Posted at May 13, 2014, by Raleigh Addington, Comments Off on Expert speakers on the future of India
The eighth phase of India’s marathon general election began this week, and with over 814 million eligible voters it is the largest democratic exercise in history. Some speculate the country will become the third largest economy in the world over the next few decades, but the new leader – to be announced on May 16th – with the future of India in his hands, will face huge challenges to keep it on the right track.
How can trust be restored in India’s fractured politics? What policies can stimulate business, attract foreign investment and reignite its faltering growth? How will India face up to the geopolitical challenges of tension in the AfPak region and a China vying for regional dominance?
We’re pleased to introduce six expert speakers on the future of India, the impact of the election, and how it will shape India in the years to come.
Posted at May 6, 2014, by Raleigh Addington, Comments Off on Vivek Wadhwa: a tech manifesto for India’s new government
Vivek Wadhwa, Fellow at Stanford Law School, has written a tech manifesto for the incoming government of India, on how technology can help transform the country.
Technology carries many risks and potentially creates new problems. But, as Vivek explains, it is the only way for India to educate the 200 million children who otherwise will be left out; curb the rampant corruption of the fabric of the country; solve its health problems; and provide clean water to the masses.
Vivek notes that increasing the availability and use of the Aakash tablet – one of the world’s cheapest tablets manufactured in India with the capabilities of the original iPad – is one way to accelerate social change. Educational apps can be downloaded and widely accessible, thus transforming the educational system; the “digital tutor of the future can provide equally good education to all kids – rich and poor.”
Vivek goes on to say that “technology has levelled the playing field, and the same advances that are propelling American innovation are available to India. The new government has to give priority to technology infrastructure so that it can reinvent India.”
Posted at April 30, 2014, by Raleigh Addington, Comments Off on James Crabtree on India’s new politics
James Crabtree, Mumbai Bureau Chief of the Financial Times, recently wrote the cover story for the Financial Times’ magazine discussing India’s new politics, particularly focusing on why some of India’s business stars are taking on the traditional elite, as the world’s largest democracy goes to the polls.
Profiling candidates such as Nandan Nilekani, one of India’s most celebrated technology entrepreneurs, James describes how a wave of executives are entering India politics. James notes how “their decision to stand is a sign of wider change brewing: the new class of MBA-wielding professionals who rose to dominate India’s boardrooms now wants to exercise power of a different sort.”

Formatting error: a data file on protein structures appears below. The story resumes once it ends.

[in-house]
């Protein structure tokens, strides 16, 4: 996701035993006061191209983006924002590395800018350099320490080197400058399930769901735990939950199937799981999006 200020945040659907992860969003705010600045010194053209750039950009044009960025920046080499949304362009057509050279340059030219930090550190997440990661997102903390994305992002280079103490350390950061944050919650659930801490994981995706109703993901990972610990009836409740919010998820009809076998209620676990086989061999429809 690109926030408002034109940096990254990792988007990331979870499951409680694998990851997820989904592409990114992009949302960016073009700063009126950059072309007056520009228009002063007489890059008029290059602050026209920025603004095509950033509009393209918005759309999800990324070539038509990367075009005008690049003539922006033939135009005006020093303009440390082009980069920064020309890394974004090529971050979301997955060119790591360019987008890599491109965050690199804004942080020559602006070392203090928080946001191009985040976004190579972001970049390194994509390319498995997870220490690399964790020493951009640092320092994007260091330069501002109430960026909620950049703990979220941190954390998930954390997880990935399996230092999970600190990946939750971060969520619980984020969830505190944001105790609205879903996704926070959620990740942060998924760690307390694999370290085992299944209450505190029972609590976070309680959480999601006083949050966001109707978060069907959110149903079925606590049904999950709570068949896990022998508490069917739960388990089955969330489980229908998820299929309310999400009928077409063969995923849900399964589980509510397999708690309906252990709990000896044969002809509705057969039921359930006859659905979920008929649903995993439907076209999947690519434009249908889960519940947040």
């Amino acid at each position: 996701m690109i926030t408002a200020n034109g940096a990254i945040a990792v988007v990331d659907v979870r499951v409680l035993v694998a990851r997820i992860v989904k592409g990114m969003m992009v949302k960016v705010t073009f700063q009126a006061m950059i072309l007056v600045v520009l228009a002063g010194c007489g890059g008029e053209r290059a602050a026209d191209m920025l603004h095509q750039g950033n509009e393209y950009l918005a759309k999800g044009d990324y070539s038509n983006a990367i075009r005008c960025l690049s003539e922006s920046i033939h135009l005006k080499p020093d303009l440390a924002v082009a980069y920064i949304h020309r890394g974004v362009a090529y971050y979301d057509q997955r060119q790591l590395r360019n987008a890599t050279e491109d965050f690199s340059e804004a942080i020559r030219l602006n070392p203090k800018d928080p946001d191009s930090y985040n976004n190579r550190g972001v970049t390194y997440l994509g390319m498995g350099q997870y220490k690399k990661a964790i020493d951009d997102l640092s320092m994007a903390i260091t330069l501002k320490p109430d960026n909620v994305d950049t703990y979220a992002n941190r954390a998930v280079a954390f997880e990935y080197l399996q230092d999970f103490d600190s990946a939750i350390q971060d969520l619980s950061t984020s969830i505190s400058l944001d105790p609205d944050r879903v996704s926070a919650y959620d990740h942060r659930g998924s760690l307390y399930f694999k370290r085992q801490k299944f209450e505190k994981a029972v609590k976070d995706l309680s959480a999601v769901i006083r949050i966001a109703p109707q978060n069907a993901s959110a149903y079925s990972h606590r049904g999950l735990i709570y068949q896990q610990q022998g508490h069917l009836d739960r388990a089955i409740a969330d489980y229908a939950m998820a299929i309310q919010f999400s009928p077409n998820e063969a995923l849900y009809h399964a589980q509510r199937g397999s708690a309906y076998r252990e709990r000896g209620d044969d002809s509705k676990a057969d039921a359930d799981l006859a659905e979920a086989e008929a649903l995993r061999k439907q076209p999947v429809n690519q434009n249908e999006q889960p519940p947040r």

He adds that “this new generation of aspiring politicians reflects a more profound underlying development, one in which India’s growing middle classes are demanding more from a political system that, at best, has tended to reflect the interests of the rural poor and, at worst, served only the whims of those already in power.”
James goes on to analyse the degree of influence of dynasticism in India’s new politics, and whether it might be on the way out. Click here to read the story.
Posted at April 7, 2014, by Raleigh Addington, Comments Off on John Hulsman on the underrated importance of the India elections
The largest democratic exercise in history has begun in India, as 800 million eligible voters head to the polls for the general election. Dr John Hulsman, political risk analyst and senior columnist for City A.M., writes on the underrated importance of these elections, and how just three hurdles stand in the way of economic renaissance.
John argues that the “probable victory of the business-friendly Narendra Modi and his Hindu nationalist BJP party could do nothing less than jumpstart the moribund sub-continent, placing India on a new, virtuous cycle, and allowing growth to take off once again.”
However for Modi’s government to be successful, John points out that three basic challenges must be overcome:
Win decisively to dominate the likely coalition, a feature that is habitual for India.
Tame a reactionary civil service that is used to moving at a desultory pace at the best of times.
Clarify the role Modi took in the Hindu pogrom in Gujarat in 2000.
John believes that with the BRICs concept fading, India stands out as “the major emerging market with the greatest possibility of further catch-up growth on the cards.”